The benefits of Diane-35, an acne drug that is prescribed as birth control, outweigh its risks, Health Canada says.
In Canada, Diane-35 is approved for temporary treatment of severe acne — with associated symptoms of high levels of male hormone, including seborrhea (oily skin) and mild hirsutism (excessive body hair) — in women who are unresponsive to other available treatments.
The drug is often prescribed "off-label" as a contraceptive.
The regulator said Friday that its review of the safety of Diane-35 concluded its benefits continue to outweigh the risks, when used as authorized.
Health Canada announced the review in January, following France's decision to withdraw sales of the medication in response to the deaths of four women over the last 25 years.
Blood clots are a rare but well-known side-effect of oral birth control pills and other hormonal products such as Diane-35, said the federal department said at the time, noting that the product monograph for the drug contains clear warnings about this potential adverse effect.
Blood clot risks
Also on Friday, a committee at the European Medicines Agency concluded that the benefits of Diane-35 and its generics outweigh the risks when measures are taken to minimize the risk of thromboembolism — formation of blood clots in the veins and arteries.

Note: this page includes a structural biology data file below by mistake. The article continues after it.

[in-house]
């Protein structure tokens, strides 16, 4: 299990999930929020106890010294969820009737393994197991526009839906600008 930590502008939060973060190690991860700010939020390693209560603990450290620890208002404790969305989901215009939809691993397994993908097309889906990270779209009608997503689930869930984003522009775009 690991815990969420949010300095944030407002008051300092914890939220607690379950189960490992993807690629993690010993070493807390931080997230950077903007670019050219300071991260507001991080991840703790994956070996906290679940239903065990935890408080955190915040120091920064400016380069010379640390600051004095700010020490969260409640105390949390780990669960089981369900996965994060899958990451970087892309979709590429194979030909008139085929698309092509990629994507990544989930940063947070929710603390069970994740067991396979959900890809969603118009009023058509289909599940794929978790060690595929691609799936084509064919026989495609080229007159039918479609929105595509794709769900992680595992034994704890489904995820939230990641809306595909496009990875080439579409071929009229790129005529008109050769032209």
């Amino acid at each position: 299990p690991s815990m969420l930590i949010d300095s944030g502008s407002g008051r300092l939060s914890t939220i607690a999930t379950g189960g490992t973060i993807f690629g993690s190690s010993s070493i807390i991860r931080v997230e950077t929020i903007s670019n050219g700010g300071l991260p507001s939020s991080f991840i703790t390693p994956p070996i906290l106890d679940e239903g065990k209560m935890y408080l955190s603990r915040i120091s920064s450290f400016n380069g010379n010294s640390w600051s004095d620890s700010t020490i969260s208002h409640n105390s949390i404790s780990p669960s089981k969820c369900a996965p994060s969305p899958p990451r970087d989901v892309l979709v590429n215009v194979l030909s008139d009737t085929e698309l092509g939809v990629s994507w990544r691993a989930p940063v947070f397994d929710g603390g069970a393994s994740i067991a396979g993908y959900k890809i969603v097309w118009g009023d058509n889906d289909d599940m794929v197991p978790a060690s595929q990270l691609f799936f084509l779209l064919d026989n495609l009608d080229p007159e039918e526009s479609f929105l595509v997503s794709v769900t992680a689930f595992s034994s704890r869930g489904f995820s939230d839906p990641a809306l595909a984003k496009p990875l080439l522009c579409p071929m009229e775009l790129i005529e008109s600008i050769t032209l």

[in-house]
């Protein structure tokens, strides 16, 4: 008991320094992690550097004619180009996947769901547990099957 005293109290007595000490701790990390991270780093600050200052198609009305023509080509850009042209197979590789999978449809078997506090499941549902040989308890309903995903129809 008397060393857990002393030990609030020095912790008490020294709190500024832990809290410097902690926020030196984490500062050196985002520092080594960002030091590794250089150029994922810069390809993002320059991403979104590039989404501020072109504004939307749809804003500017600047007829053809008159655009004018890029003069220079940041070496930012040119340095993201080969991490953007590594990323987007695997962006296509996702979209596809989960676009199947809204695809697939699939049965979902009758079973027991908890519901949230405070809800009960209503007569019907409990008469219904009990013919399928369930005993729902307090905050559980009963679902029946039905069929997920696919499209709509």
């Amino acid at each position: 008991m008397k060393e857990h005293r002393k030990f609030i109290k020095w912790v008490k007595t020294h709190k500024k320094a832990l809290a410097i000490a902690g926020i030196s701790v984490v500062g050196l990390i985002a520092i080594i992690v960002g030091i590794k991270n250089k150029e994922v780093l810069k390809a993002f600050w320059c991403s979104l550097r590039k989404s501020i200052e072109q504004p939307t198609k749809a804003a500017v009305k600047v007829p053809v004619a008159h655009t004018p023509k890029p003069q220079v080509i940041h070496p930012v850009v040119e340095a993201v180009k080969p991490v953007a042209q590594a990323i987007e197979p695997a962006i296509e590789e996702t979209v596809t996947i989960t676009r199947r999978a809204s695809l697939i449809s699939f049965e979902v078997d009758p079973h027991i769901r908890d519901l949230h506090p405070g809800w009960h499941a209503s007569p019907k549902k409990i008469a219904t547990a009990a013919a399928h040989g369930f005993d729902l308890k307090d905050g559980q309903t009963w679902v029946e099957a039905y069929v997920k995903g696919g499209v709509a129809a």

In February, the Society of Obstetricians and Gynecologists of Canada concluded that the risk of venous thromboembolism in Diane-35 users is very low and comparable to that other combined hormonal contraceptives.
Health Canada has said Diane-35 should not be used in patients with a medical history that puts them at risk for blood clots, including smoking, being overweight or a family history of the condition.
The department has previously warned about the increased risk of blood clots associated with Diane-35 compared with estrogen/progestogen contraceptives, and has cautioned against using the acne drug for birth control.
Doctors should be told about any medications being taken, including Diane-35, Health Canada said.
In 2003, a CBC News investigation revealed that thousands of Canadian women were taking the drug solely for birth control, unaware of the potential risks.